National League rugby clubs are still without answers regarding how their new campaign will look, after organisers confirmed little likelihood of any competitive play in October, writes Andrew Clayton.
In a statement released on Wednesday, the NCA declared that “unless there is a dramatic improvement in the prevalence of [Covid-19] in the community,” no adult rugby will be played.
Steve Grainger, development director at the Rugby Football Union, added that the governing bodies for the sport remain ‘stuck’ until government policy changes, or the virus starts to disappear.
As it stands, the RFU’s next available playing window for level three and four clubs will see competitions starting by November 28, with 15 matches either home or away before splitting the divisions in two for another seven games.
Earlier this week, meanwhile, the governing body announced a step forward to ‘Stage D’ on their ‘Return to Rugby roadmap’, which now allows for 15-minute bouts of contact training for teams.
For those clubs in the National League, the delay hardly comes as a shock. Damian Welch, head coach of National League One stalwarts Plymouth Albion, told The Independent: “To be honest, it’s not really a surprise, bearing in mind where we are with the RFU roadmap. We’ve only just got to D, so realistically things just weren’t going to progress to rugby in October. From our point of view, we are disappointed.
“Obviously, there’s a lot of hurdles we have to jump over to get back to that playing stage, in terms of that October start, we knew it was going to be a bit early. It does give us that bit of time to make sure we’ve got everything finalised, nailed down, for when the season does get up and running.”
The argument for when rugby returns, however, is what it should count for. Although this season will look different to years gone by, some clubs are happy for the same rewards – and pitfalls – to be present in its new iteration.
Plymouth Albion are just one of a number of clubs chasing a spot in the Championship, and, as Welch explains, that goal will be dependent on how this season plays out: “From what I’ve read, everyone wants that meaningful season.
“If that means we run it on a bit later than has traditionally been the case, then that’s a decision for people who are on a higher pay grade than myself.
“But, from a squad point of view, we are trying to build something, so where you’re in a position where you have these ambitions, for us, a meaningful season is going to keep up with that.
“It’s a hard one to get your hopes up, because we’ve got to be reasonable and understand that this is an unprecedented situation. For us to progress, obviously we have to work hard on and off the field, but we need that meaningful season to get to that as well. At the end of the day, it’s what [the players] are training for.”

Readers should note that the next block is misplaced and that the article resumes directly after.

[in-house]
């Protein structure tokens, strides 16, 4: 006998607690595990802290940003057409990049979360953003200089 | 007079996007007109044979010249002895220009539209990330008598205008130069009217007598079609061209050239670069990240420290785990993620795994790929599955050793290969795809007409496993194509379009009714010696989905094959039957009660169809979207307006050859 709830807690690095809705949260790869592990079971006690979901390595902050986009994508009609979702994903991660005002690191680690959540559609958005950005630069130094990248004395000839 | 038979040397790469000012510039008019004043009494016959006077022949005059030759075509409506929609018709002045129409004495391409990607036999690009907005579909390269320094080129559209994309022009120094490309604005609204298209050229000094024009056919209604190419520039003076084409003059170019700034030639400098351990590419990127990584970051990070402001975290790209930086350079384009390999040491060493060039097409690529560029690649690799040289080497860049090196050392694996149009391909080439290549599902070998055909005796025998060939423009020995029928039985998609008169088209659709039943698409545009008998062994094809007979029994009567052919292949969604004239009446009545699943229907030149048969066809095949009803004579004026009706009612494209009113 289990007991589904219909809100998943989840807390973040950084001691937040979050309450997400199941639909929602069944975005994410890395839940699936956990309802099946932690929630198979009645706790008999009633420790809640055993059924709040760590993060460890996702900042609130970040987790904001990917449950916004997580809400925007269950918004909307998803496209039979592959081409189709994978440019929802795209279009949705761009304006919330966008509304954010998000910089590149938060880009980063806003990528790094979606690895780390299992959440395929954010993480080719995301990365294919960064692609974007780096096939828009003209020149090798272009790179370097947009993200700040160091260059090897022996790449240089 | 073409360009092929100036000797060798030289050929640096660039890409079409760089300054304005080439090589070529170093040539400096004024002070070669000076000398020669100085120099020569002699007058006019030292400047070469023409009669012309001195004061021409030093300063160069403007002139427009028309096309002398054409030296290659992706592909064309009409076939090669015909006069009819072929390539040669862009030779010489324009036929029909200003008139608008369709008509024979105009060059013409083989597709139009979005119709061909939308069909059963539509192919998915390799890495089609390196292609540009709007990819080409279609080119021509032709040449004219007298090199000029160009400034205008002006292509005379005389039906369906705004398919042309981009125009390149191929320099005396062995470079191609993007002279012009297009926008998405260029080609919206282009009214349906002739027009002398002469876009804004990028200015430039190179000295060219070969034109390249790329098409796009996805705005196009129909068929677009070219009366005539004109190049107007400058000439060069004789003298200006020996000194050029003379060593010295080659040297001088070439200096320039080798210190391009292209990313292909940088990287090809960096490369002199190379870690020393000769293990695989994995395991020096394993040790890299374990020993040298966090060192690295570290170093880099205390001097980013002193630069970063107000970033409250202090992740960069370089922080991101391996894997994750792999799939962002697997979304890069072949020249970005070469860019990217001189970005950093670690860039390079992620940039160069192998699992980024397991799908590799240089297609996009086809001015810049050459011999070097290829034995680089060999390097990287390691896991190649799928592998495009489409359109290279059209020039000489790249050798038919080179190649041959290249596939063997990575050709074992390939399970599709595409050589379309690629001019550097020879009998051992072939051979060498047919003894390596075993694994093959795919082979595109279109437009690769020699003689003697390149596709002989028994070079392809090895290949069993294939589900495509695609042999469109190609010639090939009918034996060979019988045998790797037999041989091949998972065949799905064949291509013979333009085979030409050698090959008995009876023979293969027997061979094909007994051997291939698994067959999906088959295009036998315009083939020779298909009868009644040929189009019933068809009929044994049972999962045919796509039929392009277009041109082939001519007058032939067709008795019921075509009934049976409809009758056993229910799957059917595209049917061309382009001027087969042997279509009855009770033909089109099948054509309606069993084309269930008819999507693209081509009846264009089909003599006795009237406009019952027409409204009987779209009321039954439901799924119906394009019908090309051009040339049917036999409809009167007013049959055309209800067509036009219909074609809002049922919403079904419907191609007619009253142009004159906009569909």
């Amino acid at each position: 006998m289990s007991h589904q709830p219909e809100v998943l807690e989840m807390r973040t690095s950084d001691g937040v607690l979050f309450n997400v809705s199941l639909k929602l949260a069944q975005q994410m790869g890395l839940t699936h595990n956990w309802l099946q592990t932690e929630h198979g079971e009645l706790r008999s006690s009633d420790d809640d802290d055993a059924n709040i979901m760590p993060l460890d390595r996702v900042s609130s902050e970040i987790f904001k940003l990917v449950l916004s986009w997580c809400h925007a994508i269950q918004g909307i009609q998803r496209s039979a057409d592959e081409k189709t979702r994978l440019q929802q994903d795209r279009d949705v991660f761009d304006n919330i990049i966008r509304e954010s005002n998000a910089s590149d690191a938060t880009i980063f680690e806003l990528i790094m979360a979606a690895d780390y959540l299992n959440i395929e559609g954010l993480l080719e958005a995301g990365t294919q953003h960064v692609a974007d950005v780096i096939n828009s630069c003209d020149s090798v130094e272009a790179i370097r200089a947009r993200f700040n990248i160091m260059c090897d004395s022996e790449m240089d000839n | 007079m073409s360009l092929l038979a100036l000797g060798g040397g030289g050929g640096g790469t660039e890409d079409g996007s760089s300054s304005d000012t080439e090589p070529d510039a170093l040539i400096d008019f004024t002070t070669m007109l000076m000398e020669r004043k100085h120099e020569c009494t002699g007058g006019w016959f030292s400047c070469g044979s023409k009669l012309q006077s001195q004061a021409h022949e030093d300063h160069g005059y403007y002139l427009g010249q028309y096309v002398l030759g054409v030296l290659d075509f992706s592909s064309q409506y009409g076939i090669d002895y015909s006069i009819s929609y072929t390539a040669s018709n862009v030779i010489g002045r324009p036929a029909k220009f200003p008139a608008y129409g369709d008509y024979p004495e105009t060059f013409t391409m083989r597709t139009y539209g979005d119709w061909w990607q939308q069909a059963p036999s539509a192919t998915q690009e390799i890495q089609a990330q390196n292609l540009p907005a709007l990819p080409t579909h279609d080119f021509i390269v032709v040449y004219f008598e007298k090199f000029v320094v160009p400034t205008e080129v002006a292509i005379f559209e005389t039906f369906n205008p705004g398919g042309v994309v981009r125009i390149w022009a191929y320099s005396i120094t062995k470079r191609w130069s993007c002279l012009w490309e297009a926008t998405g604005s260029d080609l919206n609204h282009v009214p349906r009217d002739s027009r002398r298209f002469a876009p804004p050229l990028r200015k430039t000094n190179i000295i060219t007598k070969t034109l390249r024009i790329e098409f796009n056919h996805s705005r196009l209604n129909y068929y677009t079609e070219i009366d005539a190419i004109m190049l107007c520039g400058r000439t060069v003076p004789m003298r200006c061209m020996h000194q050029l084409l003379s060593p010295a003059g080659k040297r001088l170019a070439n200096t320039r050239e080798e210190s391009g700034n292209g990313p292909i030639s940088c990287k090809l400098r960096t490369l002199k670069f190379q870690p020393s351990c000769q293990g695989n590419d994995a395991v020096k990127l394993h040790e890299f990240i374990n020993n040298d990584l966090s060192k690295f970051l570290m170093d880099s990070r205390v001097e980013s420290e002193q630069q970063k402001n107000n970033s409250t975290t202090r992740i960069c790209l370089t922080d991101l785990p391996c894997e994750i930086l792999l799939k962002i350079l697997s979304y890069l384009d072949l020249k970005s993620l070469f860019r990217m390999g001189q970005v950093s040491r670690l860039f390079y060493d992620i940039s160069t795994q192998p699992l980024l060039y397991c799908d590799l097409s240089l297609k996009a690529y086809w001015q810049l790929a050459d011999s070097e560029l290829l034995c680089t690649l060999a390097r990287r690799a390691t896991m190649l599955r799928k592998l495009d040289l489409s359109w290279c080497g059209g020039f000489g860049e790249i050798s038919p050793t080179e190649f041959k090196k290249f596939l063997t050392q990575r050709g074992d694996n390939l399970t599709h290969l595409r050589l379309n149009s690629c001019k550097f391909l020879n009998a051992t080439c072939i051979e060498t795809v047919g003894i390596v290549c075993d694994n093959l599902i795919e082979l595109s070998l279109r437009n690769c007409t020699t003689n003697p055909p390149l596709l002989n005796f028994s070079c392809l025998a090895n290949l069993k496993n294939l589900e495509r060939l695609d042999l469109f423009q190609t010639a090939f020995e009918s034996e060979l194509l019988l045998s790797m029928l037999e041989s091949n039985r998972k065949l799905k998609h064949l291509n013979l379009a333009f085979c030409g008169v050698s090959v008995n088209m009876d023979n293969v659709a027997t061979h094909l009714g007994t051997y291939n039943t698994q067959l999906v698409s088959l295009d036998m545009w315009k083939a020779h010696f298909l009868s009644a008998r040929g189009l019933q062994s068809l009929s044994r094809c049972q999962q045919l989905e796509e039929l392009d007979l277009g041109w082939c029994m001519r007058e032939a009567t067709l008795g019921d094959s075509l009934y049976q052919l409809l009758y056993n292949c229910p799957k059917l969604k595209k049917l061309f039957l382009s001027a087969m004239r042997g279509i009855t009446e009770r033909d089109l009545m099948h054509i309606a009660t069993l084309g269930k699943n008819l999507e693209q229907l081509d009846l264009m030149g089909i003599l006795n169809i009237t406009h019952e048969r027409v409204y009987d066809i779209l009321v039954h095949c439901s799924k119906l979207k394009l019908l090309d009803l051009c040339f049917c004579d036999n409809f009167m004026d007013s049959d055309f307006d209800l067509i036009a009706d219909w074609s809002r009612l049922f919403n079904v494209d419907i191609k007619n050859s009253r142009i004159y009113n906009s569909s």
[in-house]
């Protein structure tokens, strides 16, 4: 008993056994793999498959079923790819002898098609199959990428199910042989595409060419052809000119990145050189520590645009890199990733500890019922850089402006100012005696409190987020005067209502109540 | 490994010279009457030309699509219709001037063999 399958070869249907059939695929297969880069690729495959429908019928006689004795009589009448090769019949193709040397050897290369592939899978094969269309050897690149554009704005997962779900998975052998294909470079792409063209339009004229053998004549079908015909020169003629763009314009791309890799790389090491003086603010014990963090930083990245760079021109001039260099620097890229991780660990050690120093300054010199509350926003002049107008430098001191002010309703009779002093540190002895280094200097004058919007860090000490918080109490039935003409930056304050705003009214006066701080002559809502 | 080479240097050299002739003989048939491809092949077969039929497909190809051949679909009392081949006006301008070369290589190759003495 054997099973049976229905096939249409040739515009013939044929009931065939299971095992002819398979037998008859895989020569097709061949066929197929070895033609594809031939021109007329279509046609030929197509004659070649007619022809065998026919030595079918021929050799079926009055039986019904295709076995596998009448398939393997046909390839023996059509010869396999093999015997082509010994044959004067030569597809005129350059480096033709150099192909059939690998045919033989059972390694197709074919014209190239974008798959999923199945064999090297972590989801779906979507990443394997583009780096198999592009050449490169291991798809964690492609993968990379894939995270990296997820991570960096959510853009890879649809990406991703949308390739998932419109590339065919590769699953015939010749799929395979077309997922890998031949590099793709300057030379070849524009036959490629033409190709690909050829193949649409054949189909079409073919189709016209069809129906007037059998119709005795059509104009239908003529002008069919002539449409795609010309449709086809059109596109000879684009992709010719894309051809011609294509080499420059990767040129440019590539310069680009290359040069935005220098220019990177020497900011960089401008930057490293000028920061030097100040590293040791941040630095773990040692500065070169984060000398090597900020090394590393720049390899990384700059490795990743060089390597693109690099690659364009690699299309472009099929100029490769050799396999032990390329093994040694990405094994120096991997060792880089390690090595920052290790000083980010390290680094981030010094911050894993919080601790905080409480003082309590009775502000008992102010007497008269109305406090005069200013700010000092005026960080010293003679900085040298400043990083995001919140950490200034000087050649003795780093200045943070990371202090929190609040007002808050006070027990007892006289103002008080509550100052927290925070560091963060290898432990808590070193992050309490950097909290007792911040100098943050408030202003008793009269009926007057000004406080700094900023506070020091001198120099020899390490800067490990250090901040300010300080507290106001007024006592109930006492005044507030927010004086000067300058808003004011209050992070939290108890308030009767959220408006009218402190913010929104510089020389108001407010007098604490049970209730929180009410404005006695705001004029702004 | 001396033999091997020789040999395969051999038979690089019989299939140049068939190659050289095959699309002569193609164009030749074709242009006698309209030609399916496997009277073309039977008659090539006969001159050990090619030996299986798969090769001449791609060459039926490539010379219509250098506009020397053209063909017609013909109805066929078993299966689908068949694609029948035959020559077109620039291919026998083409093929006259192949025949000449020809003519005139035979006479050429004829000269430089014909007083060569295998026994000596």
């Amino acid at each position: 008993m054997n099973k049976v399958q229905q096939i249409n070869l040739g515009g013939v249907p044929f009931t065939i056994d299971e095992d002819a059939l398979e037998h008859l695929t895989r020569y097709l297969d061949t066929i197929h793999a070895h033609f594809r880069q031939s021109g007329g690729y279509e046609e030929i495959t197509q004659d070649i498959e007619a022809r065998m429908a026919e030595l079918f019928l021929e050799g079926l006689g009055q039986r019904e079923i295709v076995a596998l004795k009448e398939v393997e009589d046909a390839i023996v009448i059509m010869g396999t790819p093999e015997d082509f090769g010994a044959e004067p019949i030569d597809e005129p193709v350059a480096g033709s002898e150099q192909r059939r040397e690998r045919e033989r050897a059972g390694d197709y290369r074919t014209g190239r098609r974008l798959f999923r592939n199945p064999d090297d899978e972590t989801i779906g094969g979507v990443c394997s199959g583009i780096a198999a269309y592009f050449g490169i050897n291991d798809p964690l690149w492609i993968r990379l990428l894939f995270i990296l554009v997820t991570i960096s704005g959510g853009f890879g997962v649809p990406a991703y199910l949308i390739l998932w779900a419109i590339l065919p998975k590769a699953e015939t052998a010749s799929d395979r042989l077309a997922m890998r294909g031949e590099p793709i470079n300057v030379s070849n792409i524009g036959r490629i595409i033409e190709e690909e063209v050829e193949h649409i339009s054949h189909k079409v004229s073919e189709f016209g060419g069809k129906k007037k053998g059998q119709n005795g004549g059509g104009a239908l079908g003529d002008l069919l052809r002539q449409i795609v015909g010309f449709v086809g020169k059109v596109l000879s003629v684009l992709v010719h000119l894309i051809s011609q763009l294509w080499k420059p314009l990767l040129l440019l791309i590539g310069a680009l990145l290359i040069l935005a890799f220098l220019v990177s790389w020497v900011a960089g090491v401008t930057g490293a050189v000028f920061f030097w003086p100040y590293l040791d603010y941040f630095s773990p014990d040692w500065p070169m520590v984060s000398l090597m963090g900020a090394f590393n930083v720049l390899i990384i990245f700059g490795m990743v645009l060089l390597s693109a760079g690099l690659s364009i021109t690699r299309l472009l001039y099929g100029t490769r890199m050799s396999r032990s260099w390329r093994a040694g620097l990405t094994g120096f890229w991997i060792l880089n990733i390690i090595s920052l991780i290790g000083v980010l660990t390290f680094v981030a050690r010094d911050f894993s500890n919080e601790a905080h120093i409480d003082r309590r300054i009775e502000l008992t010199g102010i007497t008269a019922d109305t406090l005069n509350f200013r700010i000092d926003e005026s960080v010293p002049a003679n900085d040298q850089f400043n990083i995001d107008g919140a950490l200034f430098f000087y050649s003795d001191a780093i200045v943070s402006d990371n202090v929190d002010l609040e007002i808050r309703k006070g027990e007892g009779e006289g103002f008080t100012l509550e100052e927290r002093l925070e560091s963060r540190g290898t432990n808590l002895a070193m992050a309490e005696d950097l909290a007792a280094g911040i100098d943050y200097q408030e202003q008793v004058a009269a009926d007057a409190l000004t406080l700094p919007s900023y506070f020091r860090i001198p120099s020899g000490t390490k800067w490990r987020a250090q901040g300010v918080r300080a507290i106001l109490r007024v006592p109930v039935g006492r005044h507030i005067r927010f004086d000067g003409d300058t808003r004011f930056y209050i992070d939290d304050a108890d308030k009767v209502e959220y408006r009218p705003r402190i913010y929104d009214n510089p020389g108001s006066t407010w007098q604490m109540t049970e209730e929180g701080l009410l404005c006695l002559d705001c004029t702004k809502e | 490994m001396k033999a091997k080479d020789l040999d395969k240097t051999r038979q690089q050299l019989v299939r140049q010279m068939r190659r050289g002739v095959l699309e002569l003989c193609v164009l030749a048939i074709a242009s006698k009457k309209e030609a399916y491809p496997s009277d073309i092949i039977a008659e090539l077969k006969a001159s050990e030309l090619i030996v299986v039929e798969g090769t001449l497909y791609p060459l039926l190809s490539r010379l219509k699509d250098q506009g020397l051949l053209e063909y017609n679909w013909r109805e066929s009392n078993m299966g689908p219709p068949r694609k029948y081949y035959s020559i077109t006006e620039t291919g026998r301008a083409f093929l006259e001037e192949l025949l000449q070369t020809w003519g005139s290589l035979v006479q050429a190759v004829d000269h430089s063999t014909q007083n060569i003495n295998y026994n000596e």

Some clubs, however, are not quite so convinced. In National League Two South, newly-relegated Canterbury have publicly said that they would refuse to travel as far as the West Country during a shortened season.
Speaking to The Independent, Redruth director of rugby, Nigel Hambly, said he would accept playing a meaningful but truncated season, but could also sympathise with his league rivals.
“It’s always good to have some competition, players and fans like that,” he began. “But, this year, there’s no travel funding. We’ll be going to places like Bury St Edmunds, Guernsey and Southend. I’ve never moaned about the travelling, that was there before I started, but we’ve got practically no help from the RFU. I think it’s very unfair, the way that hings are.
“I know Canterbury have come out and been vocal, saying they’re not travelling to Barnstaple and Redruth and, if I’m honest, I don’t think Redruth will be too far behind them.
“You also have to consider the Covid, travelling over the country and back. The argument is that we could go to somewhere as close as Camborne and get it, but there are hotspots in places like Leicester which have now been released from lockdown. All these things have to be taken into consideration.
“Whether they have competitive rugby just locally and there’s no league, or whether there will be a league, I don’t know.
“They’re talking about promotion and relegation; if we have a 15 or 20-game season, the argument is whether that’s fair or not.
“I don’t know if it is, when the structure has always been to play 30 league games. There’s lots of pros and cons.
“We’re just looking to be the best we can and if that involves playing a shortened season, we’ll get on with it.”